responding to them or trying to change them in any way.
Step 3. Let Go. Only after fully acknowledging, observing, and
describing the worries you have in your mind, can you make
the decision to let the worries go. Think of letting the worries
just pass by like clouds moving slowly across the sky or leaves
floating down a stream. Release the worries and you might
say to yourself: “My worries are not facts, realities, or truths,
they are just thoughts. They aren’t helpful to me. I’ll just let
Step 4. Be Present-Focused. Once you have told yourself to let the
worries go, it is important to focus your attention on the present
moment. When you worry, you are focused on the future and
bad things that could happen. If you focus on the simple things
happening in the present, you will be less likely to worry.
Step 5. Deal With A Wandering Mind. Whilst trying to remain
focused on the present, you might get frustrated if you find
your mind wandering back to worrying thoughts. This is natural
and normal. The important thing to do is to recognise that
your mind has wandered and to return your attention to the
present and what it was that you were focusing on. Do this as
many times as you need to.
8. Have a balanced diet and adequate rest
While seemingly simple, taking basic care of the body cannot be
overemphasized. People with high anxiety are also advised to cut down,
or omit, caffeine in their daily diet. This is because caffeine can worsen
the anxiety symptoms. Caffeine is found in coffee, tea, some soft drinks,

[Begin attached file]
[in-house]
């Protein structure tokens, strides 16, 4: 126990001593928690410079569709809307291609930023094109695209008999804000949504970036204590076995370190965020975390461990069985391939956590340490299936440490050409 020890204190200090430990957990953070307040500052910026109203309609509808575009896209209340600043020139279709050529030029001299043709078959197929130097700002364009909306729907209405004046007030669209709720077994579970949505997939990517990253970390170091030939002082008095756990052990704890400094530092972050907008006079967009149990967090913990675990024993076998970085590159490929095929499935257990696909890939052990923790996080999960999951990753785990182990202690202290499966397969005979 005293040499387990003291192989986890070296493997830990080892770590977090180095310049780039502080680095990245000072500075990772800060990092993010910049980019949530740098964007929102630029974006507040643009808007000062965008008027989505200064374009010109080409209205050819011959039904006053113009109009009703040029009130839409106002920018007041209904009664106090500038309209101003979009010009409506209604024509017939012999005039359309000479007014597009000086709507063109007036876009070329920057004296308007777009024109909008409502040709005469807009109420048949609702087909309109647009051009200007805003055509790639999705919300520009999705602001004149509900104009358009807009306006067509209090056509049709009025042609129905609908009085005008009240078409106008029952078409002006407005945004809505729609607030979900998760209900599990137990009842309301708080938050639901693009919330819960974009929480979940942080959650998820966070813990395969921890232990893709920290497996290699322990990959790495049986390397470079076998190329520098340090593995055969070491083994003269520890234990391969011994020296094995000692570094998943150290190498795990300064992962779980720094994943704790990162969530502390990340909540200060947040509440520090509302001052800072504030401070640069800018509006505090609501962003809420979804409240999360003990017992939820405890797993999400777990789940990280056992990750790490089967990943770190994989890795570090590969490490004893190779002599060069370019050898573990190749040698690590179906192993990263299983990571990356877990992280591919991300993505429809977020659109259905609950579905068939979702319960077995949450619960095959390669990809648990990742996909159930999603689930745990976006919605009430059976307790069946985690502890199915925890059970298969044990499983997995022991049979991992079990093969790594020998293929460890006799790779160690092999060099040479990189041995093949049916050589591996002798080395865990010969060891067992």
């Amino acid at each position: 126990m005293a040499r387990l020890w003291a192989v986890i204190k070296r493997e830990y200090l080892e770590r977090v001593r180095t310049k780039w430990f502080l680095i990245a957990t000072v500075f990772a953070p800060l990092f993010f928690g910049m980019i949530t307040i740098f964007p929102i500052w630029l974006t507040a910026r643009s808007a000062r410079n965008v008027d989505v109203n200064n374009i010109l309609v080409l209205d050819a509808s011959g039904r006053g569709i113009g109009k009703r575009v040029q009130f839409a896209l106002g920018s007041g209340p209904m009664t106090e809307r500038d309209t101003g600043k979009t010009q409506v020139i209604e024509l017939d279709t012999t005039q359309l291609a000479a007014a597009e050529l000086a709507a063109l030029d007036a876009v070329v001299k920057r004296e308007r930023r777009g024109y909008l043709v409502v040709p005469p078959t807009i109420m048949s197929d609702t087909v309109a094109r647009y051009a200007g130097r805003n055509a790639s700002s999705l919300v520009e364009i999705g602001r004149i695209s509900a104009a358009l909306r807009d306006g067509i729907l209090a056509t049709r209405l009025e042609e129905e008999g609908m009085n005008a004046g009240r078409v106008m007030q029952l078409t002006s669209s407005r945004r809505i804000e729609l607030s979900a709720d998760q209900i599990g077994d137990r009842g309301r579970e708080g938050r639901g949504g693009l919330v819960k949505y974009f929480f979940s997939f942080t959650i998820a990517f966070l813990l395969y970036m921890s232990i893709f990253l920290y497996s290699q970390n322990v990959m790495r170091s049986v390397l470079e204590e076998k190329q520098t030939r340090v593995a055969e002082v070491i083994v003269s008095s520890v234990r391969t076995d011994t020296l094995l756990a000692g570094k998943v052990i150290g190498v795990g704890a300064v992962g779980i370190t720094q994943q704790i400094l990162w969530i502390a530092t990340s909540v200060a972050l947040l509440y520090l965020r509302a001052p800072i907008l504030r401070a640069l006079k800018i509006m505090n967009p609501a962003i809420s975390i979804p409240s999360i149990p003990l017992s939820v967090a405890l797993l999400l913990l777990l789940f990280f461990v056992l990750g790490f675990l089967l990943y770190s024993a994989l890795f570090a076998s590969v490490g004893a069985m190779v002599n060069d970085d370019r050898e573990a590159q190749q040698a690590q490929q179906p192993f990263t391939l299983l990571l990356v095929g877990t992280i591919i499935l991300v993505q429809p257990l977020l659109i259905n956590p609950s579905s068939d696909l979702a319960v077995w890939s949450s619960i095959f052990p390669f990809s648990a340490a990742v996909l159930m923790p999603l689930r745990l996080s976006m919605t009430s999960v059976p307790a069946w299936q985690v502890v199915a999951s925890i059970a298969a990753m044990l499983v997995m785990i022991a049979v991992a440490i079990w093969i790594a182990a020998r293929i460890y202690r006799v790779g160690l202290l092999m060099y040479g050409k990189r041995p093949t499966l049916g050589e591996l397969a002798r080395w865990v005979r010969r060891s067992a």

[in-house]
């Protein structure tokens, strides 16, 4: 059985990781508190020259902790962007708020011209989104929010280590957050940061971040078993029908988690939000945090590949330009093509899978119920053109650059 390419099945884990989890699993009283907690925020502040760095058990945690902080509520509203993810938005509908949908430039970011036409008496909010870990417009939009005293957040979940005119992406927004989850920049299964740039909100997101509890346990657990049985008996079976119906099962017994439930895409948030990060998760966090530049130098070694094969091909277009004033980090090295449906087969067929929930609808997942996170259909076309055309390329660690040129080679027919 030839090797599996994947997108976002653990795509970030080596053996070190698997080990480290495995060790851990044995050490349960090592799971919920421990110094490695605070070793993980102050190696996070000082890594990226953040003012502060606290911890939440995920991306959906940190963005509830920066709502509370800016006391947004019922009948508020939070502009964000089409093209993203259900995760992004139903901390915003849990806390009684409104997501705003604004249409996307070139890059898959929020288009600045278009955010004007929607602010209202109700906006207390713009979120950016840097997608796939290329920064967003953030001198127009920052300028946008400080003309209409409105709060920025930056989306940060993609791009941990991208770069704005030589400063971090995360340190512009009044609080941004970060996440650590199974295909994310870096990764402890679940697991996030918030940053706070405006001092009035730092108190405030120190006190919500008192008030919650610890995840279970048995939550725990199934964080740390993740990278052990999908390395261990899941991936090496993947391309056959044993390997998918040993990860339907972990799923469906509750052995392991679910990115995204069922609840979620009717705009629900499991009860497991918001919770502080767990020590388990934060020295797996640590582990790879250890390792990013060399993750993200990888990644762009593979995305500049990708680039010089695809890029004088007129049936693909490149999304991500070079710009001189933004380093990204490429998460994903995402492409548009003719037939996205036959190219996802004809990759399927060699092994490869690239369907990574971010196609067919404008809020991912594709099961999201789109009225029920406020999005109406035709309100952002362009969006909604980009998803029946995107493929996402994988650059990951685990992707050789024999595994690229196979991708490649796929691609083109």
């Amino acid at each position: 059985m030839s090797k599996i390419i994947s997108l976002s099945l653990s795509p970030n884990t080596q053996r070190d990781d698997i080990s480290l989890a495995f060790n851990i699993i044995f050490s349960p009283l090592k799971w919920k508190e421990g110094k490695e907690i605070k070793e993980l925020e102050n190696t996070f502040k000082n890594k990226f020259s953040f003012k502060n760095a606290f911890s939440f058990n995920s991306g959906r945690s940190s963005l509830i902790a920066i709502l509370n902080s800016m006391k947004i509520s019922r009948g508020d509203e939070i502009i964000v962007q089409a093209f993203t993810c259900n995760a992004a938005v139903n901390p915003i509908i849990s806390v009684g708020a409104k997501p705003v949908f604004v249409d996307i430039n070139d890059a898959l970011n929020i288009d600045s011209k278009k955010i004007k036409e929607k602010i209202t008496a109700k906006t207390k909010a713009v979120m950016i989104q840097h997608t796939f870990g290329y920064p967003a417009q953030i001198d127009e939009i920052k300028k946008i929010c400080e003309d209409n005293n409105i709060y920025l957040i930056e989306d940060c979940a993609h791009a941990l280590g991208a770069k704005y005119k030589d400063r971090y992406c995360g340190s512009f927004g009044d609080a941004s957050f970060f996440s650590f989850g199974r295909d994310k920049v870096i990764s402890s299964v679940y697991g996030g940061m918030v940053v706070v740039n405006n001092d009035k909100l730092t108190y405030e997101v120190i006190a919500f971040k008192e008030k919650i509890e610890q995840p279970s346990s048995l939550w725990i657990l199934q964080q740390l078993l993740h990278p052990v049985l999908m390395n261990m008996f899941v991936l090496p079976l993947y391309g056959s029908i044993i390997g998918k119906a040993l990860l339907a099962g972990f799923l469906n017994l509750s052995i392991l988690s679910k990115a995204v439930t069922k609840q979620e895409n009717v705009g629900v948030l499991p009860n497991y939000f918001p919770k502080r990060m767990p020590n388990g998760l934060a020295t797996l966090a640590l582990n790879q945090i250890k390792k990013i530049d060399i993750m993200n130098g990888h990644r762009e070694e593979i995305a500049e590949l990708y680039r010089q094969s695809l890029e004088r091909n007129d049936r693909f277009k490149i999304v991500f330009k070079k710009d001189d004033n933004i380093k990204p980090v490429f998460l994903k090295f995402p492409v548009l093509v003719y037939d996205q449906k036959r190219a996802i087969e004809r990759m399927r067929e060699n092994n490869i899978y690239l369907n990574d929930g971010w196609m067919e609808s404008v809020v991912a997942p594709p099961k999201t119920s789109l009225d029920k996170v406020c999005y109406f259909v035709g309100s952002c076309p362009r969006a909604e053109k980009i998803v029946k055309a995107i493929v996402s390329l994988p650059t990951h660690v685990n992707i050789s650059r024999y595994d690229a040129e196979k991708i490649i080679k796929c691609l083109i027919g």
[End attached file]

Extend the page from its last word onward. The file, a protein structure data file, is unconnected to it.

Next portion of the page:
and chocolate. Avoid alcohol, as it can cause more psychological and
physical problems with prolonged use, as well as interfere with
9. Talk to someone
Sharing your problem with someone may be helpful. Others may give
you a different perspective to the problem.
How can relatives and friends help?
Relatives and friends can help by
offering a supportive attitude
towards the person. A person with
anxiety experiences their
symptoms as acutely as someone
with physical pain or discomfort.
Do not dismiss their symptoms as
trivial. Listen to them patiently
and try putting yourself in their
shoes. You can respond by saying, “That must be difficult for you.” An anxious
person may, also, be repetitive about their worries. Try not to express your
frustration at the person.
You can also help the person realise that they have a medical condition
and that anxiety is not a weakness or character flaw. Encourage them to
seek help for their symptoms and inform them that skills can be learnt to
lessen the effects of stress and anxiety.
Seeking professional help
CGH’s Division of Psychological Medicine offers comprehensive psychiatric
services. If you wish to book an appointment for psychiatric consultation,
please contact our Appointment Centre at tel: 6850 3333.
Progressive Muscle Relaxation
When preparing to begin this exercise, make yourself comfortable by
wearing loose clothing and taking off your shoes. Minimise the distraction
to your five senses, such as turning off the TV and radio, and use soft lighting.